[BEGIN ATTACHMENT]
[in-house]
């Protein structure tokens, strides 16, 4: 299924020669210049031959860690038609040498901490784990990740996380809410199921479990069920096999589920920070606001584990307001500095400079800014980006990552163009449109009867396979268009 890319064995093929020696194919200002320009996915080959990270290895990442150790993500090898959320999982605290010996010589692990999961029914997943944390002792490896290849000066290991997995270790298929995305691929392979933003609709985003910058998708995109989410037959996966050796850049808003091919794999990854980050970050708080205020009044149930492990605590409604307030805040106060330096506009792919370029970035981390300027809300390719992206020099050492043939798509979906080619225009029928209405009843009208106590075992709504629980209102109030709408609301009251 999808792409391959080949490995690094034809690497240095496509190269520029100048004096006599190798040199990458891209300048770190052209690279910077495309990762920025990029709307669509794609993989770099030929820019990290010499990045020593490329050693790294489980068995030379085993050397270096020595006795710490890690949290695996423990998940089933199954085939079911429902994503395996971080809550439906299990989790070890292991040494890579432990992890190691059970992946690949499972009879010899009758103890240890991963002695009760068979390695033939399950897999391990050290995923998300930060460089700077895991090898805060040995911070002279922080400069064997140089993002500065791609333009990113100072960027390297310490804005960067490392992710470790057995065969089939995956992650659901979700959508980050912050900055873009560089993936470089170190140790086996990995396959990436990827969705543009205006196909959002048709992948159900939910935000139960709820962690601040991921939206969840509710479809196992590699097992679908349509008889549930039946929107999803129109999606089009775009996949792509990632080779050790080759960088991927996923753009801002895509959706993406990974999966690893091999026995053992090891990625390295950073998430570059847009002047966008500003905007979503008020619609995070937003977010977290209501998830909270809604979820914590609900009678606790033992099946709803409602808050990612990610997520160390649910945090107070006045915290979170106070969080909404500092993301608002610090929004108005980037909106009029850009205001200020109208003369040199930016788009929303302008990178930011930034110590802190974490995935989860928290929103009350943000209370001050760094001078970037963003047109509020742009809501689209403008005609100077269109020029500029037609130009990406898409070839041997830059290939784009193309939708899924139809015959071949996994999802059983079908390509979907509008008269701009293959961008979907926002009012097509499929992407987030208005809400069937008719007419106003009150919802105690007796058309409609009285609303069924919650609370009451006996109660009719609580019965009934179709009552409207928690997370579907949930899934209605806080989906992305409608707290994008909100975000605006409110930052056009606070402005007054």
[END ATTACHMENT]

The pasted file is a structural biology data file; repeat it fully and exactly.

[in-house]
């Protein structure tokens, strides 16, 4: 299924020669210049031959860690038609040498901490784990990740996380809410199921479990069920096999589920920070606001584990307001500095400079800014980006990552163009449109009867396979268009 890319064995093929020696194919200002320009996915080959990270290895990442150790993500090898959320999982605290010996010589692990999961029914997943944390002792490896290849000066290991997995270790298929995305691929392979933003609709985003910058998708995109989410037959996966050796850049808003091919794999990854980050970050708080205020009044149930492990605590409604307030805040106060330096506009792919370029970035981390300027809300390719992206020099050492043939798509979906080619225009029928209405009843009208106590075992709504629980209102109030709408609301009251 999808792409391959080949490995690094034809690497240095496509190269520029100048004096006599190798040199990458891209300048770190052209690279910077495309990762920025990029709307669509794609993989770099030929820019990290010499990045020593490329050693790294489980068995030379085993050397270096020595006795710490890690949290695996423990998940089933199954085939079911429902994503395996971080809550439906299990989790070890292991040494890579432990992890190691059970992946690949499972009879010899009758103890240890991963002695009760068979390695033939399950897999391990050290995923998300930060460089700077895991090898805060040995911070002279922080400069064997140089993002500065791609333009990113100072960027390297310490804005960067490392992710470790057995065969089939995956992650659901979700959508980050912050900055873009560089993936470089170190140790086996990995396959990436990827969705543009205006196909959002048709992948159900939910935000139960709820962690601040991921939206969840509710479809196992590699097992679908349509008889549930039946929107999803129109999606089009775009996949792509990632080779050790080759960088991927996923753009801002895509959706993406990974999966690893091999026995053992090891990625390295950073998430570059847009002047966008500003905007979503008020619609995070937003977010977290209501998830909270809604979820914590609900009678606790033992099946709803409602808050990612990610997520160390649910945090107070006045915290979170106070969080909404500092993301608002610090929004108005980037909106009029850009205001200020109208003369040199930016788009929303302008990178930011930034110590802190974490995935989860928290929103009350943000209370001050760094001078970037963003047109509020742009809501689209403008005609100077269109020029500029037609130009990406898409070839041997830059290939784009193309939708899924139809015959071949996994999802059983079908390509979907509008008269701009293959961008979907926002009012097509499929992407987030208005809400069937008719007419106003009150919802105690007796058309409609009285609303069924919650609370009451006996109660009719609580019965009934179709009552409207928690997370579907949930899934209605806080989906992305409608707290994008909100975000605006409110930052056009606070402005007054």